The Great Cinema Heist (and other security issues)

It’s easy to read headlines on cyber-security breaches and feel smug. It could never happen in your organisation… but as Patrick von Sychowski explains, our sector is susceptible. Take care, take action.


Over-sophisticated cons netting millions are the stuff of blockbusters, but last year Pathé Netherlands Cinemas itself became the victim of a €19m scam that additionally cost several senior executives their jobs. It also highlighted the number of risks and security threats that cinemas now face as they become increasingly connected, data-driven and increasingly reliant on online transactions. Understandably, few major companies want to discuss openly their security breaches or threats, which can range from a terrorist strike, cyber attack, e-ransom or so-called pwning, i.e. virtual pranks or vandalism. Cinemas are no different in this regard and, given that they carry out high volumes of electronic payment transactions while having to maintain large databases of customers and members, they are a particularly attractive target. A DCP may be hack-proof (if such a thing is ever truly possible), but the cinemas in which they play and the people operating them are not.  In early 2018, Pathé Netherlands was robbed of more than €19m on the back of nothing more than a few emails and a bit of inside knowledge. Far from being out of the ordinary, the only really unusual thing about this was that the scam became public knowledge and that two senior Dutch executives lost their jobs. 

Known as business email compromise (BEC) fraud, CEO impersonation fraud or spearfishing (as opposed to random so-called “Nigerian prince” email scams), this type of crime has seen French businesses (Pathé NL is itself owned by Pathé France) suffer an estimated loss of €465m since 2010, according to official figures.  The details of the case illustrate the scammers credibility: Pathé NL’s head Dertje Meijer received an email in March last year purporting to be from the head of Pathé France. The email sender claimed to be in very secret negotiations to buy a cinema chain in the Gulf. Over several emails, Pathé NL was asked to transfer larger and larger sums of money, but to keep the deal secret — supposedly through a KPMG employee in Canada. While both Meijer and the CTO Slutter found this unusual, they complied and red flags also did not go off in Pathé’s head office in Paris. 

Both Meijer and Slutter were suspended from their jobs after the con was discovered, with Pathé France saying it had “lost faith” in them, despite the fact that they had not profited from, nor initiated the con. Both took Pathé to court over their dismissal and at the time of writing Slutter had been partially vindicated, while Meijer’s case was still being reviewed. It is only because of these court cases that details of the scam became public knowledge. But it should serve as a warning to the industry that even smart senior industry veterans can fall victim to these type of scams. The message is clear — be on your guard.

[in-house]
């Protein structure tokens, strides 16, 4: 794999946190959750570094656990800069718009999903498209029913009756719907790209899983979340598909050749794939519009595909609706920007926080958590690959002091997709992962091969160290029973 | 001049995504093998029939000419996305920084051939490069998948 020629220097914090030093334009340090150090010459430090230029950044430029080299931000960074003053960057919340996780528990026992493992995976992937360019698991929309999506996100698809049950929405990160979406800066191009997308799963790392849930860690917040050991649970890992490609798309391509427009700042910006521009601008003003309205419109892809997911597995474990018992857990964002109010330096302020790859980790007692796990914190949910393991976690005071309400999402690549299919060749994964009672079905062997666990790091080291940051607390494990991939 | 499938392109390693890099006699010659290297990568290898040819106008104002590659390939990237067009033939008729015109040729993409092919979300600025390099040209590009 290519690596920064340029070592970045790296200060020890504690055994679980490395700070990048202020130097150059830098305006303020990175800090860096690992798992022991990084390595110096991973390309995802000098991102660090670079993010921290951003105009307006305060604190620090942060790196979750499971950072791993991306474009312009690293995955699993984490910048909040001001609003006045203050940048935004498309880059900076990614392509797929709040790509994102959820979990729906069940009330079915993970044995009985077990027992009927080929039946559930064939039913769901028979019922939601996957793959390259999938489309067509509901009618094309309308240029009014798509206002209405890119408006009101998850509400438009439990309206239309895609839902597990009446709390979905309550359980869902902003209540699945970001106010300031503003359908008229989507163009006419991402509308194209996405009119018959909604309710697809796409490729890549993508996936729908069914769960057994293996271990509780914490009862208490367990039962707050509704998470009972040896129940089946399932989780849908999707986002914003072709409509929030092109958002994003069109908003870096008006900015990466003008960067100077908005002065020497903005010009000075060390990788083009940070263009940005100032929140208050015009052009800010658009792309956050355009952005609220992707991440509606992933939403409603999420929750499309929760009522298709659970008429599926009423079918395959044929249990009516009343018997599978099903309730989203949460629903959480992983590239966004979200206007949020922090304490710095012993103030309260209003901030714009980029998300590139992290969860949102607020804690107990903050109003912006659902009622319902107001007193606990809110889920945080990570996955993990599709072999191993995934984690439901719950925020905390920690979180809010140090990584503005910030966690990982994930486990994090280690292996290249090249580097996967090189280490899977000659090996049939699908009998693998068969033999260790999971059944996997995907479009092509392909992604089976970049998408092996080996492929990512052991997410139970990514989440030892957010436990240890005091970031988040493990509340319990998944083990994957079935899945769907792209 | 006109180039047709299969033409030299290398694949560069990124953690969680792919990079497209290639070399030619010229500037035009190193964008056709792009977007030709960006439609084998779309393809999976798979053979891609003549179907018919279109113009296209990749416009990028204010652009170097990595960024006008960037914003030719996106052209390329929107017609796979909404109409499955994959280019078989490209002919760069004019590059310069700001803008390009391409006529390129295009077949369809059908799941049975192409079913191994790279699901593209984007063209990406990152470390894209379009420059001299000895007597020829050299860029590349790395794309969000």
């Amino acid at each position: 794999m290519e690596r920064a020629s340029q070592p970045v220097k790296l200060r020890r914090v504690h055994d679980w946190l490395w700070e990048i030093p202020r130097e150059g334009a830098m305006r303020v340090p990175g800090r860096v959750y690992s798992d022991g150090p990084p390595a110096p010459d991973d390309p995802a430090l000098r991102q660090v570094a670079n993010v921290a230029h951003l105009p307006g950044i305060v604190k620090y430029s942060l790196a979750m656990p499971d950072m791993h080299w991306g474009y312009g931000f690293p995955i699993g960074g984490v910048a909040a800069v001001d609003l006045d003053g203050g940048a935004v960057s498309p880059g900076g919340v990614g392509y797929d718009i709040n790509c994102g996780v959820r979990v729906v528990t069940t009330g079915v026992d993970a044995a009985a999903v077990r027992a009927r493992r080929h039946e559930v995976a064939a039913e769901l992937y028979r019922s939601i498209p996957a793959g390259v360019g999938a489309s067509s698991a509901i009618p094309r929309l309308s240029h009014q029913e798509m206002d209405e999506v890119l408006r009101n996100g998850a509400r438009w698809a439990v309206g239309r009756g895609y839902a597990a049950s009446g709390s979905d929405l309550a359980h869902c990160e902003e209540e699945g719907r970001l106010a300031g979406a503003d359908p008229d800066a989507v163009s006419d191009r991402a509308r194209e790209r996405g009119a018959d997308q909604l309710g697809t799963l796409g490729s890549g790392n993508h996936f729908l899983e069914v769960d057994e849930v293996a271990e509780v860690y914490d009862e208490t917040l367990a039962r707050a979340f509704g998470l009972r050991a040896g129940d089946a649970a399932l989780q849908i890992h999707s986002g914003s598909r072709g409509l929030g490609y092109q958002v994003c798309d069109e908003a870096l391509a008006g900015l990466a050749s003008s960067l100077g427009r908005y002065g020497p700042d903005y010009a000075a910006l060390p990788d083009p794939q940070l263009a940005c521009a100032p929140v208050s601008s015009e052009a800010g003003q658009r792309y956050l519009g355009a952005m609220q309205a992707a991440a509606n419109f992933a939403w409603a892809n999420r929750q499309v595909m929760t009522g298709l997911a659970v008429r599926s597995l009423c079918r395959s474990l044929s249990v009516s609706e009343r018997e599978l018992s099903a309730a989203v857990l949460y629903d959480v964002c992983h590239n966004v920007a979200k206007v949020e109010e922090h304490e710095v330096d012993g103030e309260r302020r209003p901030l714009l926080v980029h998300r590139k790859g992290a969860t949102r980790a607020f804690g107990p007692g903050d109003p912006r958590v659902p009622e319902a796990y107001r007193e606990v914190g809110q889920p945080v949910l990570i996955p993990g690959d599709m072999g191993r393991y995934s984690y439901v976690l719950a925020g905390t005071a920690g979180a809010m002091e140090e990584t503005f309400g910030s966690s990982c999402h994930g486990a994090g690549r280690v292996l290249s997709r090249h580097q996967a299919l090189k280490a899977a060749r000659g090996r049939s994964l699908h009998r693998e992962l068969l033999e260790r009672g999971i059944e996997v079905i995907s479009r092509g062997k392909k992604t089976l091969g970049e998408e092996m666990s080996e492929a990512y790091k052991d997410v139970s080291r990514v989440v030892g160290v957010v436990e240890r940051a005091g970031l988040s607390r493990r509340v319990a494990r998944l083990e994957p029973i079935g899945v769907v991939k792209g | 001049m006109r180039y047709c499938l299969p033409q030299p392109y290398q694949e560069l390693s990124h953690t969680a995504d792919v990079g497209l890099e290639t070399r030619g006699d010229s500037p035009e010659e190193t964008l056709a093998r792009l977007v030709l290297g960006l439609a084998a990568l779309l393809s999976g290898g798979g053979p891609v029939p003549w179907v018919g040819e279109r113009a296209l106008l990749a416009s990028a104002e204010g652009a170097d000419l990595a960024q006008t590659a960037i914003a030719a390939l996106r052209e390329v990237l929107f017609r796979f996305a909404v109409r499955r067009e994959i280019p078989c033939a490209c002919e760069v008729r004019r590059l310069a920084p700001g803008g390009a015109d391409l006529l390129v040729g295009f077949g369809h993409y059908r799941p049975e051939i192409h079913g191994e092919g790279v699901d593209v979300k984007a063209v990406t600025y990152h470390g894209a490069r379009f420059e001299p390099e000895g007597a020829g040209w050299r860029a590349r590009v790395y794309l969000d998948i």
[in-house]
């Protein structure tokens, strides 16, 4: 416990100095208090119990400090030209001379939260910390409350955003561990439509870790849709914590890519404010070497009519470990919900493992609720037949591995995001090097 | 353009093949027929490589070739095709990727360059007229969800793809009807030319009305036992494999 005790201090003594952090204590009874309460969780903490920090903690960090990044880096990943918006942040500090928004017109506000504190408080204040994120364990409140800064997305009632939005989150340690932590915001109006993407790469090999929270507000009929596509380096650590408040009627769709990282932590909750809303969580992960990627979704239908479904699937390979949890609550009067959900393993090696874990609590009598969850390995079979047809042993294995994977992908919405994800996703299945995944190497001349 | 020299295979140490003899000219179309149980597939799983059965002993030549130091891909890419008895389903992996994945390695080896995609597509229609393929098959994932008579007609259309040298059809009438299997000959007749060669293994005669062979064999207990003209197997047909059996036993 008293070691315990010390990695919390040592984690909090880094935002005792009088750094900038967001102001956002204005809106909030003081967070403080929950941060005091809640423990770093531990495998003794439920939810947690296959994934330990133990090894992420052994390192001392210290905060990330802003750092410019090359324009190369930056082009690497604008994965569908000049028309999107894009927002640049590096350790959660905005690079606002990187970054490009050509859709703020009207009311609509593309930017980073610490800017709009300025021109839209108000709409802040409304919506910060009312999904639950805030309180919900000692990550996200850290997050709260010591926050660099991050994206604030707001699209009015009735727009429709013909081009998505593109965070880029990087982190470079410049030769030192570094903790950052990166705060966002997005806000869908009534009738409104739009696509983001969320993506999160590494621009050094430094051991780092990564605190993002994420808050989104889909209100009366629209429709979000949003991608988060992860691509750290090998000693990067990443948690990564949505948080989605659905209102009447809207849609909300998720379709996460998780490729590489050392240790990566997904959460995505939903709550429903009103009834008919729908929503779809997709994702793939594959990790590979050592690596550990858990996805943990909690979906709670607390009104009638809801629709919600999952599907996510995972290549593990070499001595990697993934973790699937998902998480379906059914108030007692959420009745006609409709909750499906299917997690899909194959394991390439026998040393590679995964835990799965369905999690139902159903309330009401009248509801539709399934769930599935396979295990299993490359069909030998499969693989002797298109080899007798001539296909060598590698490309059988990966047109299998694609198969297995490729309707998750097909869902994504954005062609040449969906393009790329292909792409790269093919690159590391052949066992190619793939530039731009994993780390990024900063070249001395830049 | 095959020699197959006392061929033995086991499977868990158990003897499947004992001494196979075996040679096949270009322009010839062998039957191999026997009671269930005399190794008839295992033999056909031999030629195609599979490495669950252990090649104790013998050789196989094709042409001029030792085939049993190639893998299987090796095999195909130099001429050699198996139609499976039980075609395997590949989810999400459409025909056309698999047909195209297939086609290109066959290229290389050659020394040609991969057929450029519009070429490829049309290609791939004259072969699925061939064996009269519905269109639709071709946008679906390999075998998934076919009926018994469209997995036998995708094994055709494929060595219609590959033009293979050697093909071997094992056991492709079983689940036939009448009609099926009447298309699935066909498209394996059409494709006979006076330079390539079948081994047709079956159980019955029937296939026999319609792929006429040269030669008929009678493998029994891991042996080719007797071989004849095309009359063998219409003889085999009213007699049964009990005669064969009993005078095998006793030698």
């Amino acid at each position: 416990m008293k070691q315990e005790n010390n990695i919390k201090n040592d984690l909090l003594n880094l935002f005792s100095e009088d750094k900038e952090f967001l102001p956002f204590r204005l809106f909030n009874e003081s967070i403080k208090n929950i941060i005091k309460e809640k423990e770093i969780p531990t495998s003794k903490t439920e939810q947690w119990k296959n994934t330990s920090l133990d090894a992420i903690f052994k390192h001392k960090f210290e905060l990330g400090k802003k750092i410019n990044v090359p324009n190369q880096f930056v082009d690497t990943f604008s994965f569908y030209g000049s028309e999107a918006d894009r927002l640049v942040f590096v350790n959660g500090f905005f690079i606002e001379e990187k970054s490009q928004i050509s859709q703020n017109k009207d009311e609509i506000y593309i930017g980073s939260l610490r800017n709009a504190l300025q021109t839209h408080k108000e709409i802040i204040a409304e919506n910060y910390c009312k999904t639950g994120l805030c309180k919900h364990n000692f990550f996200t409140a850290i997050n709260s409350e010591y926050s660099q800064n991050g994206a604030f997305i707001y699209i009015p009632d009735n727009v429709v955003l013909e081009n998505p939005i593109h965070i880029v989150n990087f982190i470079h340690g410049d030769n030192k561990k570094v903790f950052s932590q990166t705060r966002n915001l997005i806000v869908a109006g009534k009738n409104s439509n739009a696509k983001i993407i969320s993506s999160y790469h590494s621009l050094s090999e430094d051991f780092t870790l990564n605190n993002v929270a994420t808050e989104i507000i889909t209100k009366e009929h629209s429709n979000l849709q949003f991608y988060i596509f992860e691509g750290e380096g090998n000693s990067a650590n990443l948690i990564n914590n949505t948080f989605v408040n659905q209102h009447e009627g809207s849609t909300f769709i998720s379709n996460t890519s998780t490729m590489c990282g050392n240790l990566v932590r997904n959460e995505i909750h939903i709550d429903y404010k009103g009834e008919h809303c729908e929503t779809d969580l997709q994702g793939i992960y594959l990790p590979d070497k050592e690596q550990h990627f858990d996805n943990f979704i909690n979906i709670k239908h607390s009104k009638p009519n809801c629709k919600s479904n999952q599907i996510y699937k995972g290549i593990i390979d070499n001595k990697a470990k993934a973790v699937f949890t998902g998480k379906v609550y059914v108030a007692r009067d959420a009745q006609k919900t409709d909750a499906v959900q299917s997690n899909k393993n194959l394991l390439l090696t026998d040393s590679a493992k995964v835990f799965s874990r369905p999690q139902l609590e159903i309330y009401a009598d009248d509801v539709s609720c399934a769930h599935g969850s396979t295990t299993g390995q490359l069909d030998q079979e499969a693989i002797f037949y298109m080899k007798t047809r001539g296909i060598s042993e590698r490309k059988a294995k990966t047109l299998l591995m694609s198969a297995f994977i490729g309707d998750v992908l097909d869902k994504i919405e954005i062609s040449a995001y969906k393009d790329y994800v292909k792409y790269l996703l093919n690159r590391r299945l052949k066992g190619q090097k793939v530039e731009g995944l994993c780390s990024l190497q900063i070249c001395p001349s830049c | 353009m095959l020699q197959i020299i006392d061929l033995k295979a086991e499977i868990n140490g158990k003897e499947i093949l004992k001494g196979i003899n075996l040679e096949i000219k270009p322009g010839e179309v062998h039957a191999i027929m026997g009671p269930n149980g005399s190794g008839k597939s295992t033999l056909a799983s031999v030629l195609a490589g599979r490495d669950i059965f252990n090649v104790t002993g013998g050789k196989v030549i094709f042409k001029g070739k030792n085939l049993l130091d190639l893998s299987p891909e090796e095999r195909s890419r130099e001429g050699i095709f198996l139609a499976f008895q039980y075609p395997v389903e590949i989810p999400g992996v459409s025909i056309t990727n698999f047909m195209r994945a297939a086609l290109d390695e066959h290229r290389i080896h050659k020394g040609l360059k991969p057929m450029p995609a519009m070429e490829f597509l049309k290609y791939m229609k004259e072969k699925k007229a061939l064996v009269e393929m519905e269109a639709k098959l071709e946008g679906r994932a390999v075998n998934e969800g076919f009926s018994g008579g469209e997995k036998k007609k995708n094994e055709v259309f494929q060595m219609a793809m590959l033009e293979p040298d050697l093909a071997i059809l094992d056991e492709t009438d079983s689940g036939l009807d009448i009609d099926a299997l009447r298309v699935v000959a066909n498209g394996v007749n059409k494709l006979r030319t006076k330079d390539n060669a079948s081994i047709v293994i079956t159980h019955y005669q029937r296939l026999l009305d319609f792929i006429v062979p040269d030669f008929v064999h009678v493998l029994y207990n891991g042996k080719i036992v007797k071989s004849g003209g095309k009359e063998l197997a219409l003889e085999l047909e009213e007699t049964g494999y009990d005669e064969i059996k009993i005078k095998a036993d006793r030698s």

How to hack a company: hack the staff

Contrary to popular culture, the typical cyber-attack doesn’t see a nefarious geek sat at a PC with flashing graphics touch-typing frantically against the clock in an attempt to penetrate a company’s firewall. It is easier to use what’s called ‘social engineering’, i.e. hack the people. At a basic level this involves sending an email with an attachment or a link that will allow unauthorised access to the recipient’s computer or network. Sensible companies have scanners that block suspicious attachments and ban the use of personal accounts. Even Google now flags suspicious email.

To get around this, attackers try to circumvent it via the phone or physically. Many people reading this in the UK will have received a phone call from someone claiming to work for their bank or ‘BT Openreach’, saying there is a problem with their account/broadband and ask them to log in and confirm their details and carry out a transaction. Security experts recommend hanging up and calling your bank/broadband provider yourself on their verified number. Scammers try to stop this by injecting urgency into their communication: “money is about to be stolen from your account”, or “your broadband is about to be cut off.”

An even more clever way is to scatter a bund of USB memory sticks in the employee car park. These will typically only have one file on them, called something tantalising like “Employee Salary Spreadsheet”. Curiosity gets the better of whoever finds it, they plug it in and will try to open it, not realising that it might be an .exe file. The malware is now inside the company network. Not as glamorous as George Clooney in a tuxedo, but more efficient.

Future Risks